The Future of the Teaching Schools Council and the Potential Impact of Teaching School Hubs
In his 2020 Association of School and College Leaders speech, the Secretary of State for Education set out a significant package of reforms to the teacher professional development system.
The reforms focus on the national pathways teachers and school leaders can take through their careers; the curriculum that will underpin each of these pathways; and the national infrastructure needed to deliver it. These reforms coincide with the programme of system leader review which includes the existing plans to replace the large number of Teaching Schools with a much smaller number of higher capacity Teaching School Hubs (TSHs).
TSHs will be a major partner, locally, developing strong
practice alongside others. The new hubs will aim to facilitate local delivery
across 200-300 schools. They will be a key local partner providing for and supporting
ITT, early career teachers, NPQs and a unique bespoke professional
development function providing evidence informed programmes that can be
targeted to meet local needs.
There are complexities to making this happen. This will require school leaders to work across and beyond existing structures. Robust governance will need to be in place that ensures high quality provision, holding all those involved to account for the contribution made by each partner working with a designated lead school for the TSH.
To ensure the success of these reforms, the role of the Teaching Schools Council (TSC) must evolve, refocusing its work on more focussed support and development for hubs whilst continuing to advise, support and challenge on future policy development. This is essential because, whilst designated TSHs will be some of our country’s highest performing schools, some will not have delivered teacher development at such scale, so will require expertise and support.
To reflect this, the TSC has drafted a new mission statement:
‘The Teaching Schools Council is the sector body for Teaching School Hubs. It is committed to providing a great education for every pupil, regardless of their background, and supports the national network of Teaching School Hubs in England’.
This year is a significant transition year for the TSC as it moves from its previous operating model to this new one. As well as completing a final year of school improvement commissions within the existing Teaching Schools, the Council will also reform itself, support the TSH reforms and begin its new role of focussed TSH support. In the first year of TSH operation this will include a programme of professional development for TSH Directors and their teams which covers the policy context in which they are now working; detailed training on how to successfully establish, recruit to and deliver ITT, ECF and NPQ programmes in their area; and detailed training on how to establish the operational systems and business support to build an organisation that stands the test of time. In addition, the Council seeks to establish a national and regional network to support the work and ongoing development of the hubs whilst establishing clear, mutually beneficial partnerships with sector bodies, unions and wider organisations. To support this, the Council are recruiting two new senior colleagues, with relevant skills and experience, to support regional TSC teams and newly designated TSHs. This will ensure that the Council has the capacity in ensuring that hubs are ready to start their delivery plans from September 2021.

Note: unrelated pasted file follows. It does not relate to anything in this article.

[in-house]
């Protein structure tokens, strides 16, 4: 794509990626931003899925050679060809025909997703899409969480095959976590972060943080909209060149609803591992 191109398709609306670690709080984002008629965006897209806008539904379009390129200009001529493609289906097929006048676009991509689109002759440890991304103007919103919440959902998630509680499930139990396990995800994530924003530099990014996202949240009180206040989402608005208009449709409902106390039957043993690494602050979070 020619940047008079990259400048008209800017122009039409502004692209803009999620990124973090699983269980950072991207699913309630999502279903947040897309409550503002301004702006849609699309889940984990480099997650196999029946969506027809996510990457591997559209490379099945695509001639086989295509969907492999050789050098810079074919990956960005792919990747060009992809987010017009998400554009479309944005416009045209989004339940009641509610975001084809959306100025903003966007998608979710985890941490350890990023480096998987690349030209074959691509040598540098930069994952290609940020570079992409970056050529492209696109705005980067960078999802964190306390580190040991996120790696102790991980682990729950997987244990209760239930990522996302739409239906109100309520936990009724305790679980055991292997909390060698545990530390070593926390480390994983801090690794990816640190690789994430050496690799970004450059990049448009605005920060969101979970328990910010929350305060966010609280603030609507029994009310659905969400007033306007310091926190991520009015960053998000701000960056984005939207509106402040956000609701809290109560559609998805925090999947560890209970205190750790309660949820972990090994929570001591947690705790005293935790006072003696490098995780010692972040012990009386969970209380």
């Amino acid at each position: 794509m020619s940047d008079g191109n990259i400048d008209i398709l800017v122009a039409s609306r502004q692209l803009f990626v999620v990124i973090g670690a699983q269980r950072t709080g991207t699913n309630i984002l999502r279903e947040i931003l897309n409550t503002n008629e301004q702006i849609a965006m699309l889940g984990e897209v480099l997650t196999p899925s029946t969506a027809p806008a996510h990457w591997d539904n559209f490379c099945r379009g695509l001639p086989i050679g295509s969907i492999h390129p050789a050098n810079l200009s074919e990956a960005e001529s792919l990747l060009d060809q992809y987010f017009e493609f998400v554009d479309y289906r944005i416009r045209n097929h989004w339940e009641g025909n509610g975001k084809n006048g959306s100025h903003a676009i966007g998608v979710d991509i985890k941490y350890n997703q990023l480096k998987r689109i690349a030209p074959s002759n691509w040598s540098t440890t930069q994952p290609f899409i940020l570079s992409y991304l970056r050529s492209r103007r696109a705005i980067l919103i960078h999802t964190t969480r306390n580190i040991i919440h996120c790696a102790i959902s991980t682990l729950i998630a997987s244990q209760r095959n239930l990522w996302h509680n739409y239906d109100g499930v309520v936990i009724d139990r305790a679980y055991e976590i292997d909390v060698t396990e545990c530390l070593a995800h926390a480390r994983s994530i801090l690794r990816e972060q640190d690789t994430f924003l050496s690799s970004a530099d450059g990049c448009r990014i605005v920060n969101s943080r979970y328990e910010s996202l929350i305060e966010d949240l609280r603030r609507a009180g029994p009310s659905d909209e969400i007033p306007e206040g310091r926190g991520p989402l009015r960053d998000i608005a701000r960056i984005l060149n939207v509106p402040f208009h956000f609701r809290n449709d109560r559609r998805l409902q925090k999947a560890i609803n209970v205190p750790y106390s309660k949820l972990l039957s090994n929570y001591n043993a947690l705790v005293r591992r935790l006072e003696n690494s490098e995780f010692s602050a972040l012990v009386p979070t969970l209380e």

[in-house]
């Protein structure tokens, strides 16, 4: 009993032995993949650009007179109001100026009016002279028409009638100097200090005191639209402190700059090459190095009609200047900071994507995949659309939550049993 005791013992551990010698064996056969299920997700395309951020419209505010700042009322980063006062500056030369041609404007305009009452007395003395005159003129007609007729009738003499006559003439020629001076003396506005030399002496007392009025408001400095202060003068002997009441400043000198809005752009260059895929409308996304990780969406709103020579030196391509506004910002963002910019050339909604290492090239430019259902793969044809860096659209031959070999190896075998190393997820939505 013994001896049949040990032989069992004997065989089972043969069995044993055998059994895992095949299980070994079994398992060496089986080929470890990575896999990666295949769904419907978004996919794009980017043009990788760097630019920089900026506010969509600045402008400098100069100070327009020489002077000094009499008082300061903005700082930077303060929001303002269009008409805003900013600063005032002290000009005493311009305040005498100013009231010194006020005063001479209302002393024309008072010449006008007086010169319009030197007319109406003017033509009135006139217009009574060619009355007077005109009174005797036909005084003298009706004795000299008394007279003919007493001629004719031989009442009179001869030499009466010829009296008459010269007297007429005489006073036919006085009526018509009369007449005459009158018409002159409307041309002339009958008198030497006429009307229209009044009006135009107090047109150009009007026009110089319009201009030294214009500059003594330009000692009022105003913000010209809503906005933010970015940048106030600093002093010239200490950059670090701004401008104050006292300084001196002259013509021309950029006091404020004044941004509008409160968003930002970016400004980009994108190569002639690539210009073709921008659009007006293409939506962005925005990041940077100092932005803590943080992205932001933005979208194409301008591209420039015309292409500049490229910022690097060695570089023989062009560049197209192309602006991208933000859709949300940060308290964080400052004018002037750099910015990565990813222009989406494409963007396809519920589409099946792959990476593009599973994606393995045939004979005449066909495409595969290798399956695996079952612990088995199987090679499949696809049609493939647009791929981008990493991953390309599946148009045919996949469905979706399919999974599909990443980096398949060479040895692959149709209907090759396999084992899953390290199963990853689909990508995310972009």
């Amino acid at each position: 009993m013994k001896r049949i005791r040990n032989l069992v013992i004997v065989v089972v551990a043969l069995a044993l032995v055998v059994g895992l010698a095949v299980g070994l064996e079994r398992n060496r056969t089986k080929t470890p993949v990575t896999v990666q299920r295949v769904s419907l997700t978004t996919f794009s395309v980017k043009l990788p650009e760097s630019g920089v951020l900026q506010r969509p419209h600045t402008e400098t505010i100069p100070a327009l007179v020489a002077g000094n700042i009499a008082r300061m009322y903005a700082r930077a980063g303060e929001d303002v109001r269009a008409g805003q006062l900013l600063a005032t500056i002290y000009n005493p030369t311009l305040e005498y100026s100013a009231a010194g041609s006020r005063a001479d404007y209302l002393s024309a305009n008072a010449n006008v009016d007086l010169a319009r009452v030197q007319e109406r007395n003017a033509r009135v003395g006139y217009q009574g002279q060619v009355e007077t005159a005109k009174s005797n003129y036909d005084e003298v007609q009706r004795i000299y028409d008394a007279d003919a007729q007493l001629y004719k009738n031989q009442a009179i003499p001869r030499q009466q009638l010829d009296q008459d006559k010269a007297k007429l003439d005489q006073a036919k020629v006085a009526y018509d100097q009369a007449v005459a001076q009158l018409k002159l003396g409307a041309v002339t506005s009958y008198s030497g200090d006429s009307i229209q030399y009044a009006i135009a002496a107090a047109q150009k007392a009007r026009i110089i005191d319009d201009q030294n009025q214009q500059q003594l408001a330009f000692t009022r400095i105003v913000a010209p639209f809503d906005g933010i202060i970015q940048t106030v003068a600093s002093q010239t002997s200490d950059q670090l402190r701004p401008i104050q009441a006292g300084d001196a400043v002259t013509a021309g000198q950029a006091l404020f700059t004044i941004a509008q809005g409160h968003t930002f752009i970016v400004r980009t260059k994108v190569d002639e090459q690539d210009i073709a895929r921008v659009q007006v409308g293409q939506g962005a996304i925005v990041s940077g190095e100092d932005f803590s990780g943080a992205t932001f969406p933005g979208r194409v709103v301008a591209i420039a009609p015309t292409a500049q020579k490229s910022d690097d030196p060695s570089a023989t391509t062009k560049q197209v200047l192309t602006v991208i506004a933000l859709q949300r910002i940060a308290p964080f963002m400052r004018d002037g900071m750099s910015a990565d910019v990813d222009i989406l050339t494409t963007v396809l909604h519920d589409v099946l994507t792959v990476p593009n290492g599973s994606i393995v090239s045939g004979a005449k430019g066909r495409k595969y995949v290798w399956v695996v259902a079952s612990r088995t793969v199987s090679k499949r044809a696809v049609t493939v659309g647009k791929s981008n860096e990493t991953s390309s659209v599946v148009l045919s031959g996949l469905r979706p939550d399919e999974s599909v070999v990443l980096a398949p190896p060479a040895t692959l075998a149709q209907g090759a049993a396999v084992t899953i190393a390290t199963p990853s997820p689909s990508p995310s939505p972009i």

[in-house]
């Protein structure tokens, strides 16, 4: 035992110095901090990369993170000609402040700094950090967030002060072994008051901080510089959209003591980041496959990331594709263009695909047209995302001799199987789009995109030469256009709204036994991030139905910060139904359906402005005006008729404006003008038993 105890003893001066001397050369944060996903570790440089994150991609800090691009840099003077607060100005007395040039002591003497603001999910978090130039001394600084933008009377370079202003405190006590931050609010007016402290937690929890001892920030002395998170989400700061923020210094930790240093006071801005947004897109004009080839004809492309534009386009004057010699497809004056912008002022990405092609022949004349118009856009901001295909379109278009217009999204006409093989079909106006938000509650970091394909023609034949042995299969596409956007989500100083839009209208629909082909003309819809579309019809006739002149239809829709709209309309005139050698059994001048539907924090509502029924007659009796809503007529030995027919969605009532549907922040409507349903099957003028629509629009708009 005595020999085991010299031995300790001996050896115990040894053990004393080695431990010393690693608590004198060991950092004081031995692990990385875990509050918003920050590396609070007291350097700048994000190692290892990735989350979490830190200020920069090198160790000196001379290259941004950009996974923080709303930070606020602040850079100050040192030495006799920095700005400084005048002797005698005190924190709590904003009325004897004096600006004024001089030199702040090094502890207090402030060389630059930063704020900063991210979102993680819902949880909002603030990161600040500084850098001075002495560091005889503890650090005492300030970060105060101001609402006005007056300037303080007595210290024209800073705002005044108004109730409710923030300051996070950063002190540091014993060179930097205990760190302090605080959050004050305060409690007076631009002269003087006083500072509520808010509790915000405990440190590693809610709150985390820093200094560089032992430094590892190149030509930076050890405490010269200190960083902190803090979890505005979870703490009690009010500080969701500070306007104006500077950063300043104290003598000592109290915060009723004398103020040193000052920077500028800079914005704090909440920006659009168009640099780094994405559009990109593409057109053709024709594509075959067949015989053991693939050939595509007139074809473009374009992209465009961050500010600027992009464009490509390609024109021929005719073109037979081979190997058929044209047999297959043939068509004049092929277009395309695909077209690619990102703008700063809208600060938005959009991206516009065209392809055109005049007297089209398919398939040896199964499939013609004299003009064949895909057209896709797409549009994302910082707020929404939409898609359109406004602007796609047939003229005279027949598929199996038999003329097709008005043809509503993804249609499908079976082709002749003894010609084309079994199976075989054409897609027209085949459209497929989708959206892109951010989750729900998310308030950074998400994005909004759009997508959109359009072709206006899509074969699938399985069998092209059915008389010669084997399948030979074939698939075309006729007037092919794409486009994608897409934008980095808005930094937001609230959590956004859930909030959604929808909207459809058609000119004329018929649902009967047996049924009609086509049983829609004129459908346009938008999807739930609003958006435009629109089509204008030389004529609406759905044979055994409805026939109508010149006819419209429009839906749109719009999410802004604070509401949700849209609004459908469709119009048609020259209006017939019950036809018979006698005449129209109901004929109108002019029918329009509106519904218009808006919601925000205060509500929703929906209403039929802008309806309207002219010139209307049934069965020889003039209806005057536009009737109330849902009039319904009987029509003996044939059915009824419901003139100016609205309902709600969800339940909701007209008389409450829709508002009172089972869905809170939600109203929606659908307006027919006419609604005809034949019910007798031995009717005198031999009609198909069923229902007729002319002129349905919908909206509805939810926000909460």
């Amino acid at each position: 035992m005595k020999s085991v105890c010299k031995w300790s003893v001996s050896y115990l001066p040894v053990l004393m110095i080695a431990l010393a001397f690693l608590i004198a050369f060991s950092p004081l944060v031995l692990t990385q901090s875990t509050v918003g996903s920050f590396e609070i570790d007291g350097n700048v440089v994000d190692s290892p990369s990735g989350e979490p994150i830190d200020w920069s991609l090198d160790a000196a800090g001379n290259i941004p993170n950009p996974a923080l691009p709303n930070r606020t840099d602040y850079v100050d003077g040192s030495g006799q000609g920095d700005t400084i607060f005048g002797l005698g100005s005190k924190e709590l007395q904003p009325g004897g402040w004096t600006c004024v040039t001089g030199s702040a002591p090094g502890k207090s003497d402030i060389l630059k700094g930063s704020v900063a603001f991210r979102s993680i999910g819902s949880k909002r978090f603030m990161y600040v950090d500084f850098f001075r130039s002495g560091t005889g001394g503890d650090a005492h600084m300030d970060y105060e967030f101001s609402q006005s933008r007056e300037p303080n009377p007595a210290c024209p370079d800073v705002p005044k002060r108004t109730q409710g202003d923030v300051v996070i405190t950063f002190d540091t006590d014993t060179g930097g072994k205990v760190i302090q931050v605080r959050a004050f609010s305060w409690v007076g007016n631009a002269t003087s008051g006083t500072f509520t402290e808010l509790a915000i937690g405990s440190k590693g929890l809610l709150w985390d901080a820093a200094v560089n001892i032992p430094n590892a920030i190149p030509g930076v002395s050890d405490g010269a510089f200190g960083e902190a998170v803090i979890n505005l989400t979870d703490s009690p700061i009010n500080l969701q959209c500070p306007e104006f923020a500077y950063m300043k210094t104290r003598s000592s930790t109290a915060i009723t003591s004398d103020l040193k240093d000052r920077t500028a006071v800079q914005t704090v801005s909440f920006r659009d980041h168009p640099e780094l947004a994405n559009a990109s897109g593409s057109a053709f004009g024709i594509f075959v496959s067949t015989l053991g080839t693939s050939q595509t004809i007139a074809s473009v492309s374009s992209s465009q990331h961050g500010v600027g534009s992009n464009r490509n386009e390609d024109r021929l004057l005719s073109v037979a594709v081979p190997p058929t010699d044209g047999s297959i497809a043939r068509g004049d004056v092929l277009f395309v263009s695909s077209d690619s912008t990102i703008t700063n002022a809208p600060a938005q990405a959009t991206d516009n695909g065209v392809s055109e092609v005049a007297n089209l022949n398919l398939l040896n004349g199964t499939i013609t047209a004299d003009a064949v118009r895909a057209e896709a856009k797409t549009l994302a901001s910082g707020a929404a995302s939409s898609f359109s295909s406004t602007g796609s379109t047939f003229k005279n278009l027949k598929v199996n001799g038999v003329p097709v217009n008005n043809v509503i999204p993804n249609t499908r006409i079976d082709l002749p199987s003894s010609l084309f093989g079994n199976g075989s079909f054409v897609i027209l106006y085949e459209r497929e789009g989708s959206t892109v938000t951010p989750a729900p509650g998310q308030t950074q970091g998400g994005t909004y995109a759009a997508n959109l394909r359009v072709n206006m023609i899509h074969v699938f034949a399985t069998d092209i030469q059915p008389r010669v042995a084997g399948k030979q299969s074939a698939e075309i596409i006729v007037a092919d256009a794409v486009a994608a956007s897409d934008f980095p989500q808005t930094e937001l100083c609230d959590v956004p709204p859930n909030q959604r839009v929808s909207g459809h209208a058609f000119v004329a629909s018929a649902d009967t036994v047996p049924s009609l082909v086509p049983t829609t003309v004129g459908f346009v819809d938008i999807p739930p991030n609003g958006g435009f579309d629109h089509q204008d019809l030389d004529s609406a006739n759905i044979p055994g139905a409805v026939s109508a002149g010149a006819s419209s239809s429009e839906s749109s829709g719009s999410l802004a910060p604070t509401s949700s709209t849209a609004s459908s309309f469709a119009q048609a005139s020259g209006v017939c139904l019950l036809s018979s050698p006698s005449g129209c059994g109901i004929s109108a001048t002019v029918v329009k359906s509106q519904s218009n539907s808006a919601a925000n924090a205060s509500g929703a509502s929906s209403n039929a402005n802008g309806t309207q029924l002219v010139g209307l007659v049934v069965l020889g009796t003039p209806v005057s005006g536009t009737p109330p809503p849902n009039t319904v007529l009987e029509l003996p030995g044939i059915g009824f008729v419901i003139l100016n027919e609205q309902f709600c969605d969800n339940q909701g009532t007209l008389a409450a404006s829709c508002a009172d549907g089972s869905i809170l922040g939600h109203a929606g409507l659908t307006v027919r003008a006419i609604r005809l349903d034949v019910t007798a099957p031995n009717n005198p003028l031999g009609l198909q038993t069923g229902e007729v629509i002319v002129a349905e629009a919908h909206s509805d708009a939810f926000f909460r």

To ensure the success of these reforms, the role of the Teaching Schools Council must evolve, refocusing its work on more focussed support and development for Hubs whilst continuing to advise, support and challenge on future policy development.
Beyond 21/22 it is inevitable that the programme of work will continue to evolve. This will need to be responsive as to what is needed most. However, it is my view that this is likely to include a hub-wide programme of continuous improvement work with TSH Directors and their teams based on emerging needs and priorities; an induction programme (a slimmed down version of the 20/21 programme) for TSH Directors who are new to post; targeted and intensive support work with specific hubs who have faced early operational/implementation challenges; the continued curation and refinement of the national network and resource sharing hub and, of course, continued collaboration with DfE to review and evolve TSH policy and other policy areas.
2011 was clearly significant with the initiation of a
programme of establishing teaching schools who have supported and developed the
school led system during a time of continuous evolution. The commitment to
teacher and leadership development, proposals highlighted in the recent NAHT
commission on school improvement, means that, in the future, TSHs are well
placed to ensure the ‘golden thread’ is not just a vision but a reality.